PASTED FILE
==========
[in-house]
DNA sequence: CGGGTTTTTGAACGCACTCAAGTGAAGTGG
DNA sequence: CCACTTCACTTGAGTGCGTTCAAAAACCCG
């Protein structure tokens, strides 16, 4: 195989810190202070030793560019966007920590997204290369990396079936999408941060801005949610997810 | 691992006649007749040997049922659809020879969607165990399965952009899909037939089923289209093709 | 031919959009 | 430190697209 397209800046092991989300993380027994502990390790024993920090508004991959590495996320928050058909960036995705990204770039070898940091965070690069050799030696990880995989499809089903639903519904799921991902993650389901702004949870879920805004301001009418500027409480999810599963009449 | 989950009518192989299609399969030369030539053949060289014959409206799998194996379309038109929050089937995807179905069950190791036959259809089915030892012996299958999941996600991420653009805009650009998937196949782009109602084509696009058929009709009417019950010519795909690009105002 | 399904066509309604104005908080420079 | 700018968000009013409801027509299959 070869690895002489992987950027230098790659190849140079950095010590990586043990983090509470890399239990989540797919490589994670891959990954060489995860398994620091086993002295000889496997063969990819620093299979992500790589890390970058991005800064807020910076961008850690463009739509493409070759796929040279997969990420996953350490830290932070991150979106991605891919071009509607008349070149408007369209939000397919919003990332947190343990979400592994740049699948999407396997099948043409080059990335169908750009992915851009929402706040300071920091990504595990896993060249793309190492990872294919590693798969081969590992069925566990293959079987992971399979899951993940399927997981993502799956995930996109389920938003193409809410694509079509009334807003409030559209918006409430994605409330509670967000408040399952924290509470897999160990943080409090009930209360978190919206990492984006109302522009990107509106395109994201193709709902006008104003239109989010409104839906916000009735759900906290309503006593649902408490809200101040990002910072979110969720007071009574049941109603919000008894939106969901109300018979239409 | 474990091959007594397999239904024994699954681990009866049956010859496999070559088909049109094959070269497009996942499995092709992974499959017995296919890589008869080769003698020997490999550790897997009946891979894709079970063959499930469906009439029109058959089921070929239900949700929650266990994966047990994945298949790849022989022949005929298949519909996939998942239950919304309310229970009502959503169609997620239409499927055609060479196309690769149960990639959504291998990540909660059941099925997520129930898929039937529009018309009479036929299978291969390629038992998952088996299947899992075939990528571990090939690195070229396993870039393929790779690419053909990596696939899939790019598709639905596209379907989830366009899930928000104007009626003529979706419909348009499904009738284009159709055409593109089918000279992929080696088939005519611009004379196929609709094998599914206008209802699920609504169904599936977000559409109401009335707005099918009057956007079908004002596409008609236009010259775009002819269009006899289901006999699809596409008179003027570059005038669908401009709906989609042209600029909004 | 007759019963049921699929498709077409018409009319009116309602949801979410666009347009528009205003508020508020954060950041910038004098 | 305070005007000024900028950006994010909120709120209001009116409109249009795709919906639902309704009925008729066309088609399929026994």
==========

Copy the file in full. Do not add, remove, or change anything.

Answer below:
[in-house]
DNA sequence: CGGGTTTTTGAACGCACTCAAGTGAAGTGG
DNA sequence: CCACTTCACTTGAGTGCGTTCAAAAACCCG
């Protein structure tokens, strides 16, 4: 195989810190202070030793560019966007920590997204290369990396079936999408941060801005949610997810 | 691992006649007749040997049922659809020879969607165990399965952009899909037939089923289209093709 | 031919959009 | 430190697209 397209800046092991989300993380027994502990390790024993920090508004991959590495996320928050058909960036995705990204770039070898940091965070690069050799030696990880995989499809089903639903519904799921991902993650389901702004949870879920805004301001009418500027409480999810599963009449 | 989950009518192989299609399969030369030539053949060289014959409206799998194996379309038109929050089937995807179905069950190791036959259809089915030892012996299958999941996600991420653009805009650009998937196949782009109602084509696009058929009709009417019950010519795909690009105002 | 399904066509309604104005908080420079 | 700018968000009013409801027509299959 070869690895002489992987950027230098790659190849140079950095010590990586043990983090509470890399239990989540797919490589994670891959990954060489995860398994620091086993002295000889496997063969990819620093299979992500790589890390970058991005800064807020910076961008850690463009739509493409070759796929040279997969990420996953350490830290932070991150979106991605891919071009509607008349070149408007369209939000397919919003990332947190343990979400592994740049699948999407396997099948043409080059990335169908750009992915851009929402706040300071920091990504595990896993060249793309190492990872294919590693798969081969590992069925566990293959079987992971399979899951993940399927997981993502799956995930996109389920938003193409809410694509079509009334807003409030559209918006409430994605409330509670967000408040399952924290509470897999160990943080409090009930209360978190919206990492984006109302522009990107509106395109994201193709709902006008104003239109989010409104839906916000009735759900906290309503006593649902408490809200101040990002910072979110969720007071009574049941109603919000008894939106969901109300018979239409 | 474990091959007594397999239904024994699954681990009866049956010859496999070559088909049109094959070269497009996942499995092709992974499959017995296919890589008869080769003698020997490999550790897997009946891979894709079970063959499930469906009439029109058959089921070929239900949700929650266990994966047990994945298949790849022989022949005929298949519909996939998942239950919304309310229970009502959503169609997620239409499927055609060479196309690769149960990639959504291998990540909660059941099925997520129930898929039937529009018309009479036929299978291969390629038992998952088996299947899992075939990528571990090939690195070229396993870039393929790779690419053909990596696939899939790019598709639905596209379907989830366009899930928000104007009626003529979706419909348009499904009738284009159709055409593109089918000279992929080696088939005519611009004379196929609709094998599914206008209802699920609504169904599936977000559409109401009335707005099918009057956007079908004002596409008609236009010259775009002819269009006899289901006999699809596409008179003027570059005038669908401009709906989609042209600029909004 | 007759019963049921699929498709077409018409009319009116309602949801979410666009347009528009205003508020508020954060950041910038004098 | 305070005007000024900028950006994010909120709120209001009116409109249009795709919906639902309704009925008729066309088609399929026994």